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Child of Storm H. Rider Haggard

VII. Saduko Brings The Marriage Gift

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Thus did I earn a great reputation very cheaply, for really I could not have taken those cattle; also I am sure that had I done so they would have brought me bad luck. Indeed, one of the regrets of my life is that I had anything whatsoever to do with the business.

Our journey back to Umbezi's kraal--for thither we were heading--was very slow, hampered as we were with wounded and by a vast herd of cattle. Of the latter, indeed, we got rid after a while, for, except those which I had given to my men, and a hundred or so of the best beasts that Saduko took with him for a certain purpose, they were sent away to a place which he had chosen, in charge of about half of his people, under the command of his uncle, Tshoza, there to await his coming.

Over a month had gone by since the night of the ambush when at last we outspanned quite close to Umbezi's, in that bush where first I had met the Amangwane free-spears. A very different set of men they looked on this triumphant day to those fierce fellows who had slipped out of the trees at the call of their chief. As we went through the country Saduko had bought fine moochas and blankets for them; also head-dresses had been made with the long black feathers of the sakabuli finch, and shields and leglets of the hides and tails of oxen. Moreover, having fed plentifully and travelled easily, they were fat and well-favoured, as, given good food, natives soon become after a period of abstinence.

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The plan of Saduko was to lie quiet in the bush that night, and on the following morning to advance in all his grandeur, accompanied by his spears, present the hundred head of cattle that had been demanded, and formally ask his daughter's hand from Umbezi. As the reader may have gathered already, there was a certain histrionic vein in Saduko; also when he was in feather he liked to show off his plumage.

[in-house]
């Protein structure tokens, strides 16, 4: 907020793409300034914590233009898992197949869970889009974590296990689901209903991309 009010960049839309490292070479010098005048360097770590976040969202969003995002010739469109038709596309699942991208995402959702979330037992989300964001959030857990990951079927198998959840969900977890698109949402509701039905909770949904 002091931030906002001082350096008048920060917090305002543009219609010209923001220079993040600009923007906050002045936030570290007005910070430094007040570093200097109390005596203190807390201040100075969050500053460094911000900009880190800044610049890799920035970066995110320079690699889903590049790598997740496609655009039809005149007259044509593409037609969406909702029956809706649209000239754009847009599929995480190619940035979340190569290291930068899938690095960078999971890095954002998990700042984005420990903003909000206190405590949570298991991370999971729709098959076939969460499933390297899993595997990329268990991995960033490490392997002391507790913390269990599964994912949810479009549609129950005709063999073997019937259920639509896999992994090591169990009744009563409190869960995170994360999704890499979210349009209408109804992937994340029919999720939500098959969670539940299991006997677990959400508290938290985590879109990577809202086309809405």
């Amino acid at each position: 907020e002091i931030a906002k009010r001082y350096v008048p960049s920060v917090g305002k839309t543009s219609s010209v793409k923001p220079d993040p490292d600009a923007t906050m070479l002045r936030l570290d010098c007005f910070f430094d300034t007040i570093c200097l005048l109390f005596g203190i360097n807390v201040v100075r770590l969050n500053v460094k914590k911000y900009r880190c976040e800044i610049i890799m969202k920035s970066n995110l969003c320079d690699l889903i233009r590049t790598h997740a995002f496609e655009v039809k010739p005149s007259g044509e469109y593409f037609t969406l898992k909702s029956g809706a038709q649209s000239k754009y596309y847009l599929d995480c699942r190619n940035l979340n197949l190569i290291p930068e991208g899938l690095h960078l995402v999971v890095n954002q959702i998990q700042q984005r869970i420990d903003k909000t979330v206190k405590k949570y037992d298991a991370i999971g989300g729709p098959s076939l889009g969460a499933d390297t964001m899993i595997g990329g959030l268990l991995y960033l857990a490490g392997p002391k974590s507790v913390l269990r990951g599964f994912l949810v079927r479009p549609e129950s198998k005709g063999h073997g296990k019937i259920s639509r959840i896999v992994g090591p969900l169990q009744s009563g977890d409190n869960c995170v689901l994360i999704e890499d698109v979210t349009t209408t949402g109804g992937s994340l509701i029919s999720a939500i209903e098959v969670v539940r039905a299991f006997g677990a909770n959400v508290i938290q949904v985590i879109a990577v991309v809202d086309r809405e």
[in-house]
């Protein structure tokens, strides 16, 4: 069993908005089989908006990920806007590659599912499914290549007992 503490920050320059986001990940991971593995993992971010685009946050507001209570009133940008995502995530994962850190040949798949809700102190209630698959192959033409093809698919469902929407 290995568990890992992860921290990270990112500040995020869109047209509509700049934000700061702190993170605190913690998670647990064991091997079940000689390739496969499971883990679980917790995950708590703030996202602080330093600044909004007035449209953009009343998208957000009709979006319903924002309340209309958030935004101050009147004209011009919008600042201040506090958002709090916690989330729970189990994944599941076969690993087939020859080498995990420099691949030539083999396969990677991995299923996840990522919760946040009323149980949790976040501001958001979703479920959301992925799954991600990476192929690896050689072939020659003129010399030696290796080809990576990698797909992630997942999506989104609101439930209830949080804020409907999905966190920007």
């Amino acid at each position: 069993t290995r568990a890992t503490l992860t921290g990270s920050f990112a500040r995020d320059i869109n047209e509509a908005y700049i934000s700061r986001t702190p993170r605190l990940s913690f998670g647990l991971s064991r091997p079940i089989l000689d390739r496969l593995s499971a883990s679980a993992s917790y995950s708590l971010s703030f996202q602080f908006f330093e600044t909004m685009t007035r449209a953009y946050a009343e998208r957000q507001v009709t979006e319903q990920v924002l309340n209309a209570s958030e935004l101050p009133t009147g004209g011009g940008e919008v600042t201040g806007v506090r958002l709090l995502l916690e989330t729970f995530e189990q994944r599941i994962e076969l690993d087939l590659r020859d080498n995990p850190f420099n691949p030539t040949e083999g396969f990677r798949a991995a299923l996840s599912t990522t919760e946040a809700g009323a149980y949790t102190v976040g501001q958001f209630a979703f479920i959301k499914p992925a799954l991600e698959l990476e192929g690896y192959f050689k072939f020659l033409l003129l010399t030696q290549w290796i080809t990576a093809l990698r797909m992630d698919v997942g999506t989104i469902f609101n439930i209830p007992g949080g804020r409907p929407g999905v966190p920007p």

Well, this plan was carried out to the letter. On the following morning, after the sun was well up, Saduko, as a great chief does, sent forward two bedizened heralds to announce his approach to Umbezi, after whom followed two other men to sing his deeds and praises. (By the way, I observed that they had clearly been instructed to avoid any mention of a person called Macumazahn.) Then we advanced in force. First went Saduko, splendidly apparelled as a chief, carrying a small assegai and adorned with plumes, leglets and a leopard-skin kilt. He was attended by about half a dozen of the best-looking of his followers, who posed as "indunas" or councillors. Behind these I walked, a dusty, insignificant little fellow, attended by the ugly, snub-nosed Scowl in a very greasy pair of trousers, worn-out European boots through which his toes peeped, and nothing else, and by my three surviving hunters, whose appearance was even more disreputable. After us marched about four score of the transformed Amangwane, and after them came the hundred picked cattle driven by a few herdsmen.

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Child of Storm
H. Rider Haggard

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